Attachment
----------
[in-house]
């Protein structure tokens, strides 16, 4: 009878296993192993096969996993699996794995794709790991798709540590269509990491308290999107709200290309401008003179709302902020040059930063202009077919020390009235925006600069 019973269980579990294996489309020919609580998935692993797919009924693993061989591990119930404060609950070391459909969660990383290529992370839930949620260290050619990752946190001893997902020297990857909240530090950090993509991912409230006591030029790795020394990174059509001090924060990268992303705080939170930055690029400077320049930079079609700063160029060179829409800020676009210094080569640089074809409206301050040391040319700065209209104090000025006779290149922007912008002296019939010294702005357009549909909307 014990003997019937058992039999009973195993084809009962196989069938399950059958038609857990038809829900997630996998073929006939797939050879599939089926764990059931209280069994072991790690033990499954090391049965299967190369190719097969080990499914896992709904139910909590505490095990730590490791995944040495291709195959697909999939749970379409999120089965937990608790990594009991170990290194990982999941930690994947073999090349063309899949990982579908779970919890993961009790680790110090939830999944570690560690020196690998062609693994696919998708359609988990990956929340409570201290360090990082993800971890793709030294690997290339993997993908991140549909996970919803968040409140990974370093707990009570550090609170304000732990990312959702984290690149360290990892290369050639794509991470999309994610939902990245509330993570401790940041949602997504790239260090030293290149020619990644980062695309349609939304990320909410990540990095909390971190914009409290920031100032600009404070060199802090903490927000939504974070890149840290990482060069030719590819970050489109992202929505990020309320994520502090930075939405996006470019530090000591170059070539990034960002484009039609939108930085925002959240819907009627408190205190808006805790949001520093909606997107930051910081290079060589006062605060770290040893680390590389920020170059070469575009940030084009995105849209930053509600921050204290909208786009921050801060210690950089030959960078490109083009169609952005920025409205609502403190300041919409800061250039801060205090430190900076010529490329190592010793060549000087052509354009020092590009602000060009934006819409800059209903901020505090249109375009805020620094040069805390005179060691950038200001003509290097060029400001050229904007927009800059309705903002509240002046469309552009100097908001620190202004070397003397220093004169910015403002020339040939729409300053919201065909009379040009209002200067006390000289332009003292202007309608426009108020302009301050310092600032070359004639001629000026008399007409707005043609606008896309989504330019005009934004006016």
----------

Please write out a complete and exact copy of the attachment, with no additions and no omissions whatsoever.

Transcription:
[in-house]
């Protein structure tokens, strides 16, 4: 009878296993192993096969996993699996794995794709790991798709540590269509990491308290999107709200290309401008003179709302902020040059930063202009077919020390009235925006600069 019973269980579990294996489309020919609580998935692993797919009924693993061989591990119930404060609950070391459909969660990383290529992370839930949620260290050619990752946190001893997902020297990857909240530090950090993509991912409230006591030029790795020394990174059509001090924060990268992303705080939170930055690029400077320049930079079609700063160029060179829409800020676009210094080569640089074809409206301050040391040319700065209209104090000025006779290149922007912008002296019939010294702005357009549909909307 014990003997019937058992039999009973195993084809009962196989069938399950059958038609857990038809829900997630996998073929006939797939050879599939089926764990059931209280069994072991790690033990499954090391049965299967190369190719097969080990499914896992709904139910909590505490095990730590490791995944040495291709195959697909999939749970379409999120089965937990608790990594009991170990290194990982999941930690994947073999090349063309899949990982579908779970919890993961009790680790110090939830999944570690560690020196690998062609693994696919998708359609988990990956929340409570201290360090990082993800971890793709030294690997290339993997993908991140549909996970919803968040409140990974370093707990009570550090609170304000732990990312959702984290690149360290990892290369050639794509991470999309994610939902990245509330993570401790940041949602997504790239260090030293290149020619990644980062695309349609939304990320909410990540990095909390971190914009409290920031100032600009404070060199802090903490927000939504974070890149840290990482060069030719590819970050489109992202929505990020309320994520502090930075939405996006470019530090000591170059070539990034960002484009039609939108930085925002959240819907009627408190205190808006805790949001520093909606997107930051910081290079060589006062605060770290040893680390590389920020170059070469575009940030084009995105849209930053509600921050204290909208786009921050801060210690950089030959960078490109083009169609952005920025409205609502403190300041919409800061250039801060205090430190900076010529490329190592010793060549000087052509354009020092590009602000060009934006819409800059209903901020505090249109375009805020620094040069805390005179060691950038200001003509290097060029400001050229904007927009800059309705903002509240002046469309552009100097908001620190202004070397003397220093004169910015403002020339040939729409300053919201065909009379040009209002200067006390000289332009003292202007309608426009108020302009301050310092600032070359004639001629000026008399007409707005043609606008896309989504330019005009934004006016």